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Once you’ve been diagnosed with Alzheimer’s, there’s little that can be done to change or reverse the symptoms that gradually rob you of your memory and your personality.
That’s why prevention and slowing progression have been the main focus of research for a long time now.
What are the early and often silent signs that indicate Alzheimer’s is coming, but not for maybe five or ten years?
And what if you could address those symptoms right now?
The oxidation-antioxidant Alzheimer’s connection
A Canadian research team made a discovery that could alter the way we diagnose Alzheimer’s disease.
Before we go on, let’s define a few terms…
Oxidation creates oxidative stress, an imbalance between free radicals and antioxidants in your body.
Free radicals are molecules that are the result of your body metabolizing oxygen. These molecules contain an uneven number of electrons, which allows them to react easily with other molecules and set off chain reactions that cause many diseases, including Alzheimer’s.
And antioxidants are molecules that can donate an electron to a free radical to stabilize it and keep it from causing disease.
Oxidative biomarkers may be earliest symptom
By analyzing blood samples of subjects in the Canadian Study on Health and Aging, Dr. Charles Ramassamy and two of his graduate students found that an increase in oxidative markers, known to be involved in Alzheimer’s disease, shows up as much as five years before the onset of the disease.
Up until now, it had been thought that this imbalance between oxidation and antioxidants in the blood was a consequence of Alzheimer’s. Now, we know it is an early sign of the disease.
Why is this so important?
“By identifying oxidative markers in the blood of individuals at risk five years before the onset of the disease, we could make recommendations to slow the onset of the disease and limit the risks,” Dr. Ramassamy noted.
This could be as simple as nutritional recommendations for greater antioxidant intake.
“Given that there is an increase in oxidative stress in people who develop the disease, we may regulate the antioxidant systems. For example, we could modulate the antioxidant systems, such as apolipoproteins J and D, which transport lipids and cholesterol in the blood and play an important role in brain function and Alzheimer’s disease. Another avenue would be to increase the intake of antioxidants through nutrition.”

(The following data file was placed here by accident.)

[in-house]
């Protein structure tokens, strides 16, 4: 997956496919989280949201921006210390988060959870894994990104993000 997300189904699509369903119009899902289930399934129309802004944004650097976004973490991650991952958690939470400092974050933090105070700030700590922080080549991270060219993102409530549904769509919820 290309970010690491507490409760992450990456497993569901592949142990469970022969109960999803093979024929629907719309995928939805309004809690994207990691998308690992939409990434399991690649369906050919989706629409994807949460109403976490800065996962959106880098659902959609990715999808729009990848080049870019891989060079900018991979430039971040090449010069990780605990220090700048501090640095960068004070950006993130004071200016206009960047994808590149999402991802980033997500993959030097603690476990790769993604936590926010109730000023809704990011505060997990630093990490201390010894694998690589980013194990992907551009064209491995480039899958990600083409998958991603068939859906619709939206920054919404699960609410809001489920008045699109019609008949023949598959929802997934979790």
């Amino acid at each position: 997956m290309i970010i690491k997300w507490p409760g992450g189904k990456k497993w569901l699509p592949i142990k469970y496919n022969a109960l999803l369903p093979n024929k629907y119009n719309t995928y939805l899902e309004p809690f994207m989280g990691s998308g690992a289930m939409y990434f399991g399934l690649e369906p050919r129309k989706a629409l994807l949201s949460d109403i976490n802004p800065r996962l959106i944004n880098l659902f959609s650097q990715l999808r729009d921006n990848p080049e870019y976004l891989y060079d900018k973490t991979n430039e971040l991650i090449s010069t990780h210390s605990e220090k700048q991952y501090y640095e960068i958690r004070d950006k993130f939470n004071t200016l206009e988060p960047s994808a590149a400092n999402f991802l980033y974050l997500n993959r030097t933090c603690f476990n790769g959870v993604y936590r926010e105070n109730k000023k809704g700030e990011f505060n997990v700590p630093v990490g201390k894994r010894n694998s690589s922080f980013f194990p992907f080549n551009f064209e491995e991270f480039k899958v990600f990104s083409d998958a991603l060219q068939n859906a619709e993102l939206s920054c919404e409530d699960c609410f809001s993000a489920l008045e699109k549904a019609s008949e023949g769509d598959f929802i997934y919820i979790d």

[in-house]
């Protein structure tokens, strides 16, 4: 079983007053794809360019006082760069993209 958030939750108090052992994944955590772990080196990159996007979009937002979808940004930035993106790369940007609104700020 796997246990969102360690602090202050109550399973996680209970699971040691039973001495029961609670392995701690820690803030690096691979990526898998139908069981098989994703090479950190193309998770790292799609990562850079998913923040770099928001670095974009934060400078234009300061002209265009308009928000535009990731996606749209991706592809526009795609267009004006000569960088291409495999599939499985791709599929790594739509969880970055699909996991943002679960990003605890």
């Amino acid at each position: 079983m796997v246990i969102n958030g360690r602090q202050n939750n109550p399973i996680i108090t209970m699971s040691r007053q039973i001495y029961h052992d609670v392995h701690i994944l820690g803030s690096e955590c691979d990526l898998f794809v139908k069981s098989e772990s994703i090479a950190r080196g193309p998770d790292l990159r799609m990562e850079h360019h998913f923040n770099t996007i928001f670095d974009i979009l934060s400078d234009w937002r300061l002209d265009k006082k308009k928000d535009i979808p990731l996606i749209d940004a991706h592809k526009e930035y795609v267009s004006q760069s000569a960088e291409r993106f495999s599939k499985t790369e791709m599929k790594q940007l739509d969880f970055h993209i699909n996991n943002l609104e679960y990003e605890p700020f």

This breakthrough discovery also provides a potential alternative to the invasive and expensive tests now used to diagnose Alzheimer’s.
Presently, the disease is diagnosed through tests that assess cognitive functioning, as well as through brain imaging and analysis of cerebrospinal fluid.
“The lumbar puncture is invasive, while brain imaging is expensive and not 100% reliable. This complicates regular follow-up,” says Dr. Ramassamy.
He sees a future where a simple blood draw could replace these invasive and unreliable tests.
In the meantime, you can start by making sure you have plenty of antioxidants in your diet.
How to eat more antioxidants
The thing about antioxidants and oxidative stress is this…
There’s no reason to wait for a blood test to see if your body is under a free radical attack due to oxidative stress. It’s an ongoing battle. That means there’s no reason to wait on supporting your health with antioxidants.
These antioxidant-rich foods are a great place to start:
- Berries (blueberries, strawberries, raspberries, blackberries)
- Red kidney beans
- Black beans
- Kale and spinach
- Sweet potatoes
- Red cabbage
- Red grapes
- Red wine
- Dark chocolate
However you choose to upgrade your antioxidant nutrition, just be sure you do — for your brain’s sake and more.
Antioxidants to prevent Alzheimer’s disease — Eureka Alert
Effect of APOE ε4 allele on levels of apolipoproteins E, J, and D, and redox signature in circulating extracellular vesicles from cognitively impaired with no dementia participants converted to Alzheimer’s disease —Alzheimer’s Association
Discovery of early plasma biomarkers for Alzheimer’s disease — Institut National de la recherche scientifique (National Institute of Scientific Research)
12 Signs of a Free Radical Attack — Easy Health Options